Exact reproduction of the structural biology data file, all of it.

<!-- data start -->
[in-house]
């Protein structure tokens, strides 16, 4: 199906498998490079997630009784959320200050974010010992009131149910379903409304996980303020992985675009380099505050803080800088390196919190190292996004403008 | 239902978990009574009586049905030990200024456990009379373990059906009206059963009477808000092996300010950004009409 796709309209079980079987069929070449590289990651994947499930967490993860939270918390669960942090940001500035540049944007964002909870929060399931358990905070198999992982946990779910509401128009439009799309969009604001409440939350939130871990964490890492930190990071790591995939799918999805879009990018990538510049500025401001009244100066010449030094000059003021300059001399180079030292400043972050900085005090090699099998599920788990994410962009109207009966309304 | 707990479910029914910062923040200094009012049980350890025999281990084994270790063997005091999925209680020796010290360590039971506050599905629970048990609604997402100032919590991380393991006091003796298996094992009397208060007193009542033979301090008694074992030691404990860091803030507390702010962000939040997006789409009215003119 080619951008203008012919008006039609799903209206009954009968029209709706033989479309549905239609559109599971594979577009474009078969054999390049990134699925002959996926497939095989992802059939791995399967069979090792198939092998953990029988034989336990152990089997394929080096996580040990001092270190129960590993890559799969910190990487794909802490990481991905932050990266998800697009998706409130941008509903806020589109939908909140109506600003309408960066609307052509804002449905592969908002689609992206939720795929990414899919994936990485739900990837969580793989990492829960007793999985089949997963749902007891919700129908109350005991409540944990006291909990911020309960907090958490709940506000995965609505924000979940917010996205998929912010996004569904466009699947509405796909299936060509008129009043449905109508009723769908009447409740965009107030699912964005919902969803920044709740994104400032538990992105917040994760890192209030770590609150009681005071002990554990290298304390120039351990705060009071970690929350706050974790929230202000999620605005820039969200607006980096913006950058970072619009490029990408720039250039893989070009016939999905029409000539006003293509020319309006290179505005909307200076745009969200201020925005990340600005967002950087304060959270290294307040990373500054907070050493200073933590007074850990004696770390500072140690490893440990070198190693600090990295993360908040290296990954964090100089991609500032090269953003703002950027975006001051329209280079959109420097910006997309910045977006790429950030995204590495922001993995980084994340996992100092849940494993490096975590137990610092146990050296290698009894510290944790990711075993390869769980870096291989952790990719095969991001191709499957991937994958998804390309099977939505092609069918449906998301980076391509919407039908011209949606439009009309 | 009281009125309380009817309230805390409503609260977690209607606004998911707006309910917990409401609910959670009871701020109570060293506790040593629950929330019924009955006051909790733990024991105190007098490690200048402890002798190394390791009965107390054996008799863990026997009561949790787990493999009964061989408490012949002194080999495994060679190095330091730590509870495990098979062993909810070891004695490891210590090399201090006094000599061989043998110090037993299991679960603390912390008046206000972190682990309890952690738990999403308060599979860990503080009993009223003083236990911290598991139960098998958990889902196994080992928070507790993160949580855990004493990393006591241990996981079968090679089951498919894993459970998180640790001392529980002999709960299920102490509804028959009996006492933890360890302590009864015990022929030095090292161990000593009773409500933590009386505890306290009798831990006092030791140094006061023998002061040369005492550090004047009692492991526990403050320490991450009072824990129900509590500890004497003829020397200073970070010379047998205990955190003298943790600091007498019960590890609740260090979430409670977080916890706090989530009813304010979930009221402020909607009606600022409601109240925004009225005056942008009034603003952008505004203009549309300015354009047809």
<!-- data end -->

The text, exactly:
[in-house]
């Protein structure tokens, strides 16, 4: 199906498998490079997630009784959320200050974010010992009131149910379903409304996980303020992985675009380099505050803080800088390196919190190292996004403008 | 239902978990009574009586049905030990200024456990009379373990059906009206059963009477808000092996300010950004009409 796709309209079980079987069929070449590289990651994947499930967490993860939270918390669960942090940001500035540049944007964002909870929060399931358990905070198999992982946990779910509401128009439009799309969009604001409440939350939130871990964490890492930190990071790591995939799918999805879009990018990538510049500025401001009244100066010449030094000059003021300059001399180079030292400043972050900085005090090699099998599920788990994410962009109207009966309304 | 707990479910029914910062923040200094009012049980350890025999281990084994270790063997005091999925209680020796010290360590039971506050599905629970048990609604997402100032919590991380393991006091003796298996094992009397208060007193009542033979301090008694074992030691404990860091803030507390702010962000939040997006789409009215003119 080619951008203008012919008006039609799903209206009954009968029209709706033989479309549905239609559109599971594979577009474009078969054999390049990134699925002959996926497939095989992802059939791995399967069979090792198939092998953990029988034989336990152990089997394929080096996580040990001092270190129960590993890559799969910190990487794909802490990481991905932050990266998800697009998706409130941008509903806020589109939908909140109506600003309408960066609307052509804002449905592969908002689609992206939720795929990414899919994936990485739900990837969580793989990492829960007793999985089949997963749902007891919700129908109350005991409540944990006291909990911020309960907090958490709940506000995965609505924000979940917010996205998929912010996004569904466009699947509405796909299936060509008129009043449905109508009723769908009447409740965009107030699912964005919902969803920044709740994104400032538990992105917040994760890192209030770590609150009681005071002990554990290298304390120039351990705060009071970690929350706050974790929230202000999620605005820039969200607006980096913006950058970072619009490029990408720039250039893989070009016939999905029409000539006003293509020319309006290179505005909307200076745009969200201020925005990340600005967002950087304060959270290294307040990373500054907070050493200073933590007074850990004696770390500072140690490893440990070198190693600090990295993360908040290296990954964090100089991609500032090269953003703002950027975006001051329209280079959109420097910006997309910045977006790429950030995204590495922001993995980084994340996992100092849940494993490096975590137990610092146990050296290698009894510290944790990711075993390869769980870096291989952790990719095969991001191709499957991937994958998804390309099977939505092609069918449906998301980076391509919407039908011209949606439009009309 | 009281009125309380009817309230805390409503609260977690209607606004998911707006309910917990409401609910959670009871701020109570060293506790040593629950929330019924009955006051909790733990024991105190007098490690200048402890002798190394390791009965107390054996008799863990026997009561949790787990493999009964061989408490012949002194080999495994060679190095330091730590509870495990098979062993909810070891004695490891210590090399201090006094000599061989043998110090037993299991679960603390912390008046206000972190682990309890952690738990999403308060599979860990503080009993009223003083236990911290598991139960098998958990889902196994080992928070507790993160949580855990004493990393006591241990996981079968090679089951498919894993459970998180640790001392529980002999709960299920102490509804028959009996006492933890360890302590009864015990022929030095090292161990000593009773409500933590009386505890306290009798831990006092030791140094006061023998002061040369005492550090004047009692492991526990403050320490991450009072824990129900509590500890004497003829020397200073970070010379047998205990955190003298943790600091007498019960590890609740260090979430409670977080916890706090989530009813304010979930009221402020909607009606600022409601109240925004009225005056942008009034603003952008505004203009549309300015354009047809």